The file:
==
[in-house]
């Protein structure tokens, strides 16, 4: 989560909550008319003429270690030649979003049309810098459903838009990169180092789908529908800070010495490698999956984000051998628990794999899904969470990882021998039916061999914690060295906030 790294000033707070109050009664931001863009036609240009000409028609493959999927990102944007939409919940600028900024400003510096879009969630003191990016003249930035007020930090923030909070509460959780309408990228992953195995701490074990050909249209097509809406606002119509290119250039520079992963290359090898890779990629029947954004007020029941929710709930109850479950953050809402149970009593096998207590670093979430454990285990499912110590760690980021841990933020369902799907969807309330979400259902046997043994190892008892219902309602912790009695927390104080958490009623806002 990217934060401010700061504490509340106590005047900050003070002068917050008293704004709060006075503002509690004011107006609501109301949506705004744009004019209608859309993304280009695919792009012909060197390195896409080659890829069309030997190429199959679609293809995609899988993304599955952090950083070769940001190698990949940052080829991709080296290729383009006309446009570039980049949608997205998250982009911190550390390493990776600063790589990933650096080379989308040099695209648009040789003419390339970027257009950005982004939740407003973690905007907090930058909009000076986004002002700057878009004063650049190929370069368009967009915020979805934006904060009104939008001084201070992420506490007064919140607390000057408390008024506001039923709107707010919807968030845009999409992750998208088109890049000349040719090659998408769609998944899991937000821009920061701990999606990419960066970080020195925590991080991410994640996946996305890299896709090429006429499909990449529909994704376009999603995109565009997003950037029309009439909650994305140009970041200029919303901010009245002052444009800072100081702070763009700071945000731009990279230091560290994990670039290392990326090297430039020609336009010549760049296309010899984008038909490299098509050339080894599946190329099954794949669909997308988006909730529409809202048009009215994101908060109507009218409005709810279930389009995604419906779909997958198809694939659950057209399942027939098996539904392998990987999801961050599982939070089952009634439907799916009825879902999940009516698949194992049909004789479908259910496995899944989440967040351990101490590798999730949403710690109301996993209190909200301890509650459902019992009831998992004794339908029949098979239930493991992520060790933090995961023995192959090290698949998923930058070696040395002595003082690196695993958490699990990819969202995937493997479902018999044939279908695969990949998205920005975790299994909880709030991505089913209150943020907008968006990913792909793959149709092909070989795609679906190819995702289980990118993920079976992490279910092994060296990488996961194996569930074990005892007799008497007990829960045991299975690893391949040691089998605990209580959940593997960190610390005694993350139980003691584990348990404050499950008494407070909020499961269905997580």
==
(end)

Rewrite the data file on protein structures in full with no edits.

[in-house]
């Protein structure tokens, strides 16, 4: 989560909550008319003429270690030649979003049309810098459903838009990169180092789908529908800070010495490698999956984000051998628990794999899904969470990882021998039916061999914690060295906030 790294000033707070109050009664931001863009036609240009000409028609493959999927990102944007939409919940600028900024400003510096879009969630003191990016003249930035007020930090923030909070509460959780309408990228992953195995701490074990050909249209097509809406606002119509290119250039520079992963290359090898890779990629029947954004007020029941929710709930109850479950953050809402149970009593096998207590670093979430454990285990499912110590760690980021841990933020369902799907969807309330979400259902046997043994190892008892219902309602912790009695927390104080958490009623806002 990217934060401010700061504490509340106590005047900050003070002068917050008293704004709060006075503002509690004011107006609501109301949506705004744009004019209608859309993304280009695919792009012909060197390195896409080659890829069309030997190429199959679609293809995609899988993304599955952090950083070769940001190698990949940052080829991709080296290729383009006309446009570039980049949608997205998250982009911190550390390493990776600063790589990933650096080379989308040099695209648009040789003419390339970027257009950005982004939740407003973690905007907090930058909009000076986004002002700057878009004063650049190929370069368009967009915020979805934006904060009104939008001084201070992420506490007064919140607390000057408390008024506001039923709107707010919807968030845009999409992750998208088109890049000349040719090659998408769609998944899991937000821009920061701990999606990419960066970080020195925590991080991410994640996946996305890299896709090429006429499909990449529909994704376009999603995109565009997003950037029309009439909650994305140009970041200029919303901010009245002052444009800072100081702070763009700071945000731009990279230091560290994990670039290392990326090297430039020609336009010549760049296309010899984008038909490299098509050339080894599946190329099954794949669909997308988006909730529409809202048009009215994101908060109507009218409005709810279930389009995604419906779909997958198809694939659950057209399942027939098996539904392998990987999801961050599982939070089952009634439907799916009825879902999940009516698949194992049909004789479908259910496995899944989440967040351990101490590798999730949403710690109301996993209190909200301890509650459902019992009831998992004794339908029949098979239930493991992520060790933090995961023995192959090290698949998923930058070696040395002595003082690196695993958490699990990819969202995937493997479902018999044939279908695969990949998205920005975790299994909880709030991505089913209150943020907008968006990913792909793959149709092909070989795609679906190819995702289980990118993920079976992490279910092994060296990488996961194996569930074990005892007799008497007990829960045991299975690893391949040691089998605990209580959940593997960190610390005694993350139980003691584990348990404050499950008494407070909020499961269905997580």